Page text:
For example: assume there are two clients in system – 800 and 900. A program selects rows from table LFA1 and writes out LFA1-LIFNR. When this program is run in client 800, only those rows are selected where MANDT equals 800. This happens automatically because the first field in the table is of type CLNT. If the user were to log on to client 900 and run the same program, those rows of data would be found and written out where client is 900.

The logon client mechanism divides the rows within a client-dependent table into distinct groups. To access a different set of data, the user logs on and specifies a different client number.

NOTE: The user master records (containing R/3 user IDs) are client-dependent. Therefore, to gain access to a client, the security administrator must create a new user ID for you within that client.

Developers and testers use the logon client mechanism to create and access multiple, independent sets of data within a single table.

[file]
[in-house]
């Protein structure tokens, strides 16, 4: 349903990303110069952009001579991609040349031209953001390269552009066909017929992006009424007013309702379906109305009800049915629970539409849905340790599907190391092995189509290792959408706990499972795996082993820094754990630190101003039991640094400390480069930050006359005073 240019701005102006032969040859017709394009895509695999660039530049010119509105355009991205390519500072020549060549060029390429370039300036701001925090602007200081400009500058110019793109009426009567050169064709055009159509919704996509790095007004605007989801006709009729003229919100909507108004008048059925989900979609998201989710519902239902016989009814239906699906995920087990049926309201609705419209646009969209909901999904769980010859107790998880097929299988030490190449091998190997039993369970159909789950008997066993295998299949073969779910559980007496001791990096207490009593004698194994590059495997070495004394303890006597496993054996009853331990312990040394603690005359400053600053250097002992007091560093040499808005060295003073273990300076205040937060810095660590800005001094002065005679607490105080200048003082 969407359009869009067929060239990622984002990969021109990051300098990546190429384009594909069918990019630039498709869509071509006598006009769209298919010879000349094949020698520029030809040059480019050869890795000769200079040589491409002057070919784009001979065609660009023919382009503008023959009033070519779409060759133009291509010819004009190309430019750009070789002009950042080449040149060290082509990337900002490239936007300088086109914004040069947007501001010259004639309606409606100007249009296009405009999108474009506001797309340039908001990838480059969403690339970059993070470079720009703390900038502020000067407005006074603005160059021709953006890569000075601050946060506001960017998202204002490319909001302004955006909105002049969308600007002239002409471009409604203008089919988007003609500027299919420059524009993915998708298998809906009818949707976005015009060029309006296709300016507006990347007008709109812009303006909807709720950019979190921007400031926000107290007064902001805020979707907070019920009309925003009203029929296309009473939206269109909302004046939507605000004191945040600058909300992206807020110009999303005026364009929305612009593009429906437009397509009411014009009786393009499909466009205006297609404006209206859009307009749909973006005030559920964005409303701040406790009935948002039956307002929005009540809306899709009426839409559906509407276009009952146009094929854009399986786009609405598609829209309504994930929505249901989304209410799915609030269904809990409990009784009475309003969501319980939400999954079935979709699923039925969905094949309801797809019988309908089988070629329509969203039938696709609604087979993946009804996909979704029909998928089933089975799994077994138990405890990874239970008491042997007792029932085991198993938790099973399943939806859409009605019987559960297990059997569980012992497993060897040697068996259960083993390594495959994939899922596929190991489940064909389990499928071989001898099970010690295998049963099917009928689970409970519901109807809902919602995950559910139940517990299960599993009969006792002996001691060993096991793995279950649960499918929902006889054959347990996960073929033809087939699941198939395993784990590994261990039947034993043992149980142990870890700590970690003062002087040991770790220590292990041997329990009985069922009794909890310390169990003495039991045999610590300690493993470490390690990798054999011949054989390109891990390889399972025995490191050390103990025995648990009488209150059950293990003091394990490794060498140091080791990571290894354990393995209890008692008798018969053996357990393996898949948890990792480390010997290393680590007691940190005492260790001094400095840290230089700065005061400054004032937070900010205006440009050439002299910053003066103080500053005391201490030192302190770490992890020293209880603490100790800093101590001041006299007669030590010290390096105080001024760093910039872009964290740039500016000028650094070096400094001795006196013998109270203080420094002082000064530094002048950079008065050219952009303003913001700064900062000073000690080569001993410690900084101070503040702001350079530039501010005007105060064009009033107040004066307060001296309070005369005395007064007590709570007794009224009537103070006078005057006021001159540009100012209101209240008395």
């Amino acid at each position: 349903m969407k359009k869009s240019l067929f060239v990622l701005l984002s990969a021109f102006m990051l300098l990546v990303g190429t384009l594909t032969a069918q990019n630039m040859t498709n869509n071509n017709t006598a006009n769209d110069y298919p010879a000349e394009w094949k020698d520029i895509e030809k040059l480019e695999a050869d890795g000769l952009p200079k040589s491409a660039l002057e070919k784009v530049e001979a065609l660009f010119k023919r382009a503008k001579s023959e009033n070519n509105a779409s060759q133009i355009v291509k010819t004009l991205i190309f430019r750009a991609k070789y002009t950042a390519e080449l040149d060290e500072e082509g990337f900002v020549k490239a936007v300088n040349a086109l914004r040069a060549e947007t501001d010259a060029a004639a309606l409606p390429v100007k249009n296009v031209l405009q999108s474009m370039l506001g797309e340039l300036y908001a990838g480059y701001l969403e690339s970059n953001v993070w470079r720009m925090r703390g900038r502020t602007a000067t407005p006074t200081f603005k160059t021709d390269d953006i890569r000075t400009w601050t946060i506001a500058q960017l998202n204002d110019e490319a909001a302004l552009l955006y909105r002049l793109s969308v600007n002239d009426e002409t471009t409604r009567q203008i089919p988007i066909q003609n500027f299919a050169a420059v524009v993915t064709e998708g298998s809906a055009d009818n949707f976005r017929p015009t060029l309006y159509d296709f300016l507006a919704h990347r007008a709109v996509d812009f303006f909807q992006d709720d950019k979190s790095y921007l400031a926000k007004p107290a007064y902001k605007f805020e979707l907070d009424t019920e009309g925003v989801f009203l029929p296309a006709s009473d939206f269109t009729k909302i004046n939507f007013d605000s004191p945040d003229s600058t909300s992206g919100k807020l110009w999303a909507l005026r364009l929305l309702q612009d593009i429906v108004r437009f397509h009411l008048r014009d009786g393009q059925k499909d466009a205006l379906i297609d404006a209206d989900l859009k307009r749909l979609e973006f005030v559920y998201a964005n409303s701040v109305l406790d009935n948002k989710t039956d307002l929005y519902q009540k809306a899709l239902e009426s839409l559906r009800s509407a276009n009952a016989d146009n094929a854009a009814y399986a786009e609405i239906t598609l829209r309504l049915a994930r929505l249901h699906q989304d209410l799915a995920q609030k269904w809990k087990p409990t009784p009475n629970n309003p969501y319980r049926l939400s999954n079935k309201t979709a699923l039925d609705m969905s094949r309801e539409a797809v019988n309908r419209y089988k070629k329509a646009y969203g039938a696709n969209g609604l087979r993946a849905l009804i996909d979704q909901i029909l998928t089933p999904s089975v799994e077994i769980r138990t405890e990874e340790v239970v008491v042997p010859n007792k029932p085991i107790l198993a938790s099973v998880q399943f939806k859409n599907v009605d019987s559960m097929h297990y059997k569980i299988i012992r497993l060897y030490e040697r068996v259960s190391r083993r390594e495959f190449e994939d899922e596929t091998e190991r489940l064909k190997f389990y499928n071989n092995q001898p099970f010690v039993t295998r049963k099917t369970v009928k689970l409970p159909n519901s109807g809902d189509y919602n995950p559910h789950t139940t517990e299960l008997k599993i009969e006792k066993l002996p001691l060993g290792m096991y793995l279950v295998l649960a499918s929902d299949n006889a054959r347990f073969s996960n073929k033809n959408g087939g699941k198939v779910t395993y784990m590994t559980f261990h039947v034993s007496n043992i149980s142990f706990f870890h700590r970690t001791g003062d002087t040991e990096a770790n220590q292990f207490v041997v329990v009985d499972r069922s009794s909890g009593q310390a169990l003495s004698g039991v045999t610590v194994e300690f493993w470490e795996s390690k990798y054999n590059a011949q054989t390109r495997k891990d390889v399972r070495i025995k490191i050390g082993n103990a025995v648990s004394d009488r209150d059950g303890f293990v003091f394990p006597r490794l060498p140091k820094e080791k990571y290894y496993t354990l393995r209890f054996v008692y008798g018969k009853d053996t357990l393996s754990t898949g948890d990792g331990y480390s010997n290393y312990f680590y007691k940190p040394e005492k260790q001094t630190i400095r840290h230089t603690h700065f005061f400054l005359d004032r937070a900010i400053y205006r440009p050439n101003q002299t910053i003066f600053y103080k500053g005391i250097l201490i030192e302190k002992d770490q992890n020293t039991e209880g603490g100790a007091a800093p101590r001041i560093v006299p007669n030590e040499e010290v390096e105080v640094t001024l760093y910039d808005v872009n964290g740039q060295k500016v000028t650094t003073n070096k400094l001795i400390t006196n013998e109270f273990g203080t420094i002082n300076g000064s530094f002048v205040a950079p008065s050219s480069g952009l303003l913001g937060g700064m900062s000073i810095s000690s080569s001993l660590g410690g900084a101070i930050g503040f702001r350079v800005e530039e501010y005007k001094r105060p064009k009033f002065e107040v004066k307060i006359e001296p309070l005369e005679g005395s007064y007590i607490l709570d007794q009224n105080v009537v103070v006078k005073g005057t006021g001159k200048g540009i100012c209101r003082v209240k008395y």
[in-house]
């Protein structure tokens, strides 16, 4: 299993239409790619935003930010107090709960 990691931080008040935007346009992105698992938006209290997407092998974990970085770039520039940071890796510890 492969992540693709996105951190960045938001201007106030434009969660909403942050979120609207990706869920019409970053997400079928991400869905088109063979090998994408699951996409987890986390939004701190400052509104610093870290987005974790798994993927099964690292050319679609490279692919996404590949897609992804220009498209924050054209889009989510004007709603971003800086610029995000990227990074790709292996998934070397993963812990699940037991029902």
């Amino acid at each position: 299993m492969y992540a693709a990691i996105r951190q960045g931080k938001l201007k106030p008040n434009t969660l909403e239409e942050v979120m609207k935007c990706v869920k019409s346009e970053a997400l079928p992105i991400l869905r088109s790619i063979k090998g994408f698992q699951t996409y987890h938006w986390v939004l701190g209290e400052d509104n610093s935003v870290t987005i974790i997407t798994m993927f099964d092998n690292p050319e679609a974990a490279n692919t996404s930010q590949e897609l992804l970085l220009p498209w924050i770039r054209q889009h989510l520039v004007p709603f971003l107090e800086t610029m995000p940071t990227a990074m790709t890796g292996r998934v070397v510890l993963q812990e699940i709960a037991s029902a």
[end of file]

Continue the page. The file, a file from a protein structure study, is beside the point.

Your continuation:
For example: assume two typical programmers are working on an enhancement to the billing system. User-1 is modifying the update transaction and is creating a new report to go with User-2′s modifications.

User-2 sets up data for his test run, executes his report and obtains output. User-1 works in the next cubicle, but due to lack of communication he is not aware that his transaction uses the same tables as User-2′s report. He runs his transaction and updates the data. User-1 gets what he wanted, but User-2 then modifies his code and runs his program again. His output differs from the last run, and the differences many not result from his changes, but rather they may result from User-1′s changes. What we have here is a failure to communicate.